But public health experts agree that SII and Bharat Biotech need to be more transparent about their manufacturing costs and their commercial contracts.
Aisola says SII needs to disclose how it spent the US$300 million it received from the international Covax scheme and the Gates Foundation, funding which was meant to finance vaccines for low-income countries. SII has failed to do so, partly because India banned exports. The company is also fielding a legal notice from AstraZeneca for defaulting on its promise to send 50% of its supply to low-income countries.
Public health experts are also calling for scrutiny of the Indian government’s contract with Bharat Biotech, especially since the Indian Council of Medical Research has said it “shares” intellectual property (IP) for Covaxin, which it developed along with the company. But the jab costs more – often double – than Covishield.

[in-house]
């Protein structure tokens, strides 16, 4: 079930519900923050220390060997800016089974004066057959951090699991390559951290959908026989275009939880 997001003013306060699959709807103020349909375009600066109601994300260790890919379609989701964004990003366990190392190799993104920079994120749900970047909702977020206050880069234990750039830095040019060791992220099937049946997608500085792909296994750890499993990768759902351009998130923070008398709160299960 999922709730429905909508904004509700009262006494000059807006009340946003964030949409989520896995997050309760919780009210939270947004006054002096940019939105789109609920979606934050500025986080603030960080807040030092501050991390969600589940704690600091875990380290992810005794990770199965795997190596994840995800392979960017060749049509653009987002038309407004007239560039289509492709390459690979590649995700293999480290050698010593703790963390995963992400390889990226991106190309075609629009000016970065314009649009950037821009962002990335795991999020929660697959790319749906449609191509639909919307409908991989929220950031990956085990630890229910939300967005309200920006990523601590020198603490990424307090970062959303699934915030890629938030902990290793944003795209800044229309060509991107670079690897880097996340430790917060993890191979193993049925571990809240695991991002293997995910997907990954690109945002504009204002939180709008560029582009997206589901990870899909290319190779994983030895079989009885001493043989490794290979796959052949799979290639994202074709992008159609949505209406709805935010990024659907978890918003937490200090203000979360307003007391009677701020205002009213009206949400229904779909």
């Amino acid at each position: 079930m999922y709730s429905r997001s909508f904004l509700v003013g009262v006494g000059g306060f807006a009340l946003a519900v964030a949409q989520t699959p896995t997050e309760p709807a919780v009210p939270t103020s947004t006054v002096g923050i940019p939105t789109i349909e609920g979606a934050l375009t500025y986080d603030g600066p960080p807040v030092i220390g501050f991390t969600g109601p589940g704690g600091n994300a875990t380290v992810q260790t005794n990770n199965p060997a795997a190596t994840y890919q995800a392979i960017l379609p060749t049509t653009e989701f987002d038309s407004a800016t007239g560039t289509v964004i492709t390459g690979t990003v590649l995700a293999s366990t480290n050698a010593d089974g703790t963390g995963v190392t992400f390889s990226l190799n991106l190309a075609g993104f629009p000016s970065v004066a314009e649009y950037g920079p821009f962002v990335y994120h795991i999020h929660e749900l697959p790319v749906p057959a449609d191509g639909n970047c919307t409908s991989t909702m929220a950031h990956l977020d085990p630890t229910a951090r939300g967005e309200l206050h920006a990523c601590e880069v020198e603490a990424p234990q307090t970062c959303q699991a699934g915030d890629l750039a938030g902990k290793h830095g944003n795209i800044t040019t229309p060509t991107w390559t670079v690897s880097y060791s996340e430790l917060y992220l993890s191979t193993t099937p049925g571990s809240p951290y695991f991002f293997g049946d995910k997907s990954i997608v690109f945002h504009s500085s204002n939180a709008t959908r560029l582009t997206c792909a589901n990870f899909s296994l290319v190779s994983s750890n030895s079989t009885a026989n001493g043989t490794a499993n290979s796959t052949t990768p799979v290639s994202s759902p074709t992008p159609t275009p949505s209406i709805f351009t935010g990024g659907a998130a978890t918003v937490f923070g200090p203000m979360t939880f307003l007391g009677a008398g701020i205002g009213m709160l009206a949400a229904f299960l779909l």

“They say they share IP but what sort of an agreement did they sign? Does it give the government the right to override any clauses in case of an emergency?” asks Dr Anant Bhan, a public health expert.
While India has supported waiving the patents on foreign-made vaccines, it has made no move to suspend patents for Covaxin.
Contrary to its international position, it has opposed suggestions from opposition leaders to invoke compulsory licensing and allow other pharma companies to manufacture the approved vaccines, saying these measures would prove “counterproductive”.
Bhan agrees that at this stage it would take time to transfer technology and build capacity in other pharma companies – but he also says it’s unclear why none of this was attempted earlier.
Vaccinating even 70% of India’s 1.4 billion people was always going to be a long exercise in planning and patience. But given the country’s strong record on immunisation, it was not an impossible task, Bhan says.
However, why the government chose to rely on just two companies who can now control supply and dictate prices is a question that is bewildering experts.